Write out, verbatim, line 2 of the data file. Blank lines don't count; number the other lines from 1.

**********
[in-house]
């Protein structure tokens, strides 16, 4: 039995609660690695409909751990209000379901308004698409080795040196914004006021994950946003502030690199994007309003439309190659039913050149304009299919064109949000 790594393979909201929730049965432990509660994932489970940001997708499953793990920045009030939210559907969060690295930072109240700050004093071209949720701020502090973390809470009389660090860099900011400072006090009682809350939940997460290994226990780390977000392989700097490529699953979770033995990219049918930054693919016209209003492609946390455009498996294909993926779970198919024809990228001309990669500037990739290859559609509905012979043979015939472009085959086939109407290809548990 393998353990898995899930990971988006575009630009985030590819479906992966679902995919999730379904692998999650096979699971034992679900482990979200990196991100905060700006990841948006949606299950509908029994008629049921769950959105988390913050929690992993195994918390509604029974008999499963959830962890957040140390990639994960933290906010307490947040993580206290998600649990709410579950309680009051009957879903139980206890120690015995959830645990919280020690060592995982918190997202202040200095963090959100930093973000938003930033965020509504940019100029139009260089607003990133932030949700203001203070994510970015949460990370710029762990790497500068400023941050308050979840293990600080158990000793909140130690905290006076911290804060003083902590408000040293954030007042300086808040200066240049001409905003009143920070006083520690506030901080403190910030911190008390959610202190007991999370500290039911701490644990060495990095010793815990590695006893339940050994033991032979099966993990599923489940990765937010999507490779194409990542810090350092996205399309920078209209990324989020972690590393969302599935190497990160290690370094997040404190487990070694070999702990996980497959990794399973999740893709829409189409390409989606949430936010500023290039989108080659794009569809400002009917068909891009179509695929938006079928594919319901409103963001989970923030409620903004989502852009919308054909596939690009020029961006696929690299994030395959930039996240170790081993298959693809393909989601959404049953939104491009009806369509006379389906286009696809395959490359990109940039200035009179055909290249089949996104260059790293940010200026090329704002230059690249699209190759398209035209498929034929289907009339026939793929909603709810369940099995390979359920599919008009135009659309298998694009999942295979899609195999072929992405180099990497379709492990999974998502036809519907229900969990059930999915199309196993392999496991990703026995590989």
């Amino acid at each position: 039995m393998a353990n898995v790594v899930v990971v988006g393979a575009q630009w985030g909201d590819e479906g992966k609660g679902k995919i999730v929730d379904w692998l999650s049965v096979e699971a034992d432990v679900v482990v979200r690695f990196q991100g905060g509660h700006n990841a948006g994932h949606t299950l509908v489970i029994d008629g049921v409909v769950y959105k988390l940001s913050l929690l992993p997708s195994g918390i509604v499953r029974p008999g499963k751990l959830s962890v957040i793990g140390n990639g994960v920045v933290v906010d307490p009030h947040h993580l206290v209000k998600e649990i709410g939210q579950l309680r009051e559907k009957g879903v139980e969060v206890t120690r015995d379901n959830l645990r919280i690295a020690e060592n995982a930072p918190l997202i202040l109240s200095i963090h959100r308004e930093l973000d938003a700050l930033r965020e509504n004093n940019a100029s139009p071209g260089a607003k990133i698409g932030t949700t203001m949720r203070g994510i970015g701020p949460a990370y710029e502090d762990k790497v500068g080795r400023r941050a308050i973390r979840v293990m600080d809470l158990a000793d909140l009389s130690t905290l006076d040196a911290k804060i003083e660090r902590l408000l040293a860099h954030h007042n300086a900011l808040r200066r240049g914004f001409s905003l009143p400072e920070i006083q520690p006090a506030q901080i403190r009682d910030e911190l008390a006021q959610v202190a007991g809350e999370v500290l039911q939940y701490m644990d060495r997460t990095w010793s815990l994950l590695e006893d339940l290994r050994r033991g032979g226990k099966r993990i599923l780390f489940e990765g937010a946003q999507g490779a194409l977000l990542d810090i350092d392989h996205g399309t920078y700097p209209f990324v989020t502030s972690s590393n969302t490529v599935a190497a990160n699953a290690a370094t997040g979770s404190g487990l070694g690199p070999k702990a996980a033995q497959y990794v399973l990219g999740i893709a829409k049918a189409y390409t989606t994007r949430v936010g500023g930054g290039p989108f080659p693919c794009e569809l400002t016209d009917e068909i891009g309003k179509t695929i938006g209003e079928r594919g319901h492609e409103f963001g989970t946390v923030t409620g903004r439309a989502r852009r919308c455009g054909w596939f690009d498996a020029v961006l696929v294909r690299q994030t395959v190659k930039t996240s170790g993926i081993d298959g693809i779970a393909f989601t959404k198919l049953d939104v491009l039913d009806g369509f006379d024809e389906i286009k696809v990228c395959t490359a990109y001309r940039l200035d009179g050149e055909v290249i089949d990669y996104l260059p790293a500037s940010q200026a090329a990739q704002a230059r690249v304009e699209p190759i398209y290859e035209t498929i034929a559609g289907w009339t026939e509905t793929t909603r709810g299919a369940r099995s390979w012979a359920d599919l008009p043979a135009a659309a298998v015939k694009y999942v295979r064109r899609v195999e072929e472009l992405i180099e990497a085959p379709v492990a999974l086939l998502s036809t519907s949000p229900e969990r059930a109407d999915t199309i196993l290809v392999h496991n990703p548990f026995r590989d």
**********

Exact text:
């Protein structure tokens, strides 16, 4: 039995609660690695409909751990209000379901308004698409080795040196914004006021994950946003502030690199994007309003439309190659039913050149304009299919064109949000 790594393979909201929730049965432990509660994932489970940001997708499953793990920045009030939210559907969060690295930072109240700050004093071209949720701020502090973390809470009389660090860099900011400072006090009682809350939940997460290994226990780390977000392989700097490529699953979770033995990219049918930054693919016209209003492609946390455009498996294909993926779970198919024809990228001309990669500037990739290859559609509905012979043979015939472009085959086939109407290809548990 393998353990898995899930990971988006575009630009985030590819479906992966679902995919999730379904692998999650096979699971034992679900482990979200990196991100905060700006990841948006949606299950509908029994008629049921769950959105988390913050929690992993195994918390509604029974008999499963959830962890957040140390990639994960933290906010307490947040993580206290998600649990709410579950309680009051009957879903139980206890120690015995959830645990919280020690060592995982918190997202202040200095963090959100930093973000938003930033965020509504940019100029139009260089607003990133932030949700203001203070994510970015949460990370710029762990790497500068400023941050308050979840293990600080158990000793909140130690905290006076911290804060003083902590408000040293954030007042300086808040200066240049001409905003009143920070006083520690506030901080403190910030911190008390959610202190007991999370500290039911701490644990060495990095010793815990590695006893339940050994033991032979099966993990599923489940990765937010999507490779194409990542810090350092996205399309920078209209990324989020972690590393969302599935190497990160290690370094997040404190487990070694070999702990996980497959990794399973999740893709829409189409390409989606949430936010500023290039989108080659794009569809400002009917068909891009179509695929938006079928594919319901409103963001989970923030409620903004989502852009919308054909596939690009020029961006696929690299994030395959930039996240170790081993298959693809393909989601959404049953939104491009009806369509006379389906286009696809395959490359990109940039200035009179055909290249089949996104260059790293940010200026090329704002230059690249699209190759398209035209498929034929289907009339026939793929909603709810369940099995390979359920599919008009135009659309298998694009999942295979899609195999072929992405180099990497379709492990999974998502036809519907229900969990059930999915199309196993392999496991990703026995590989």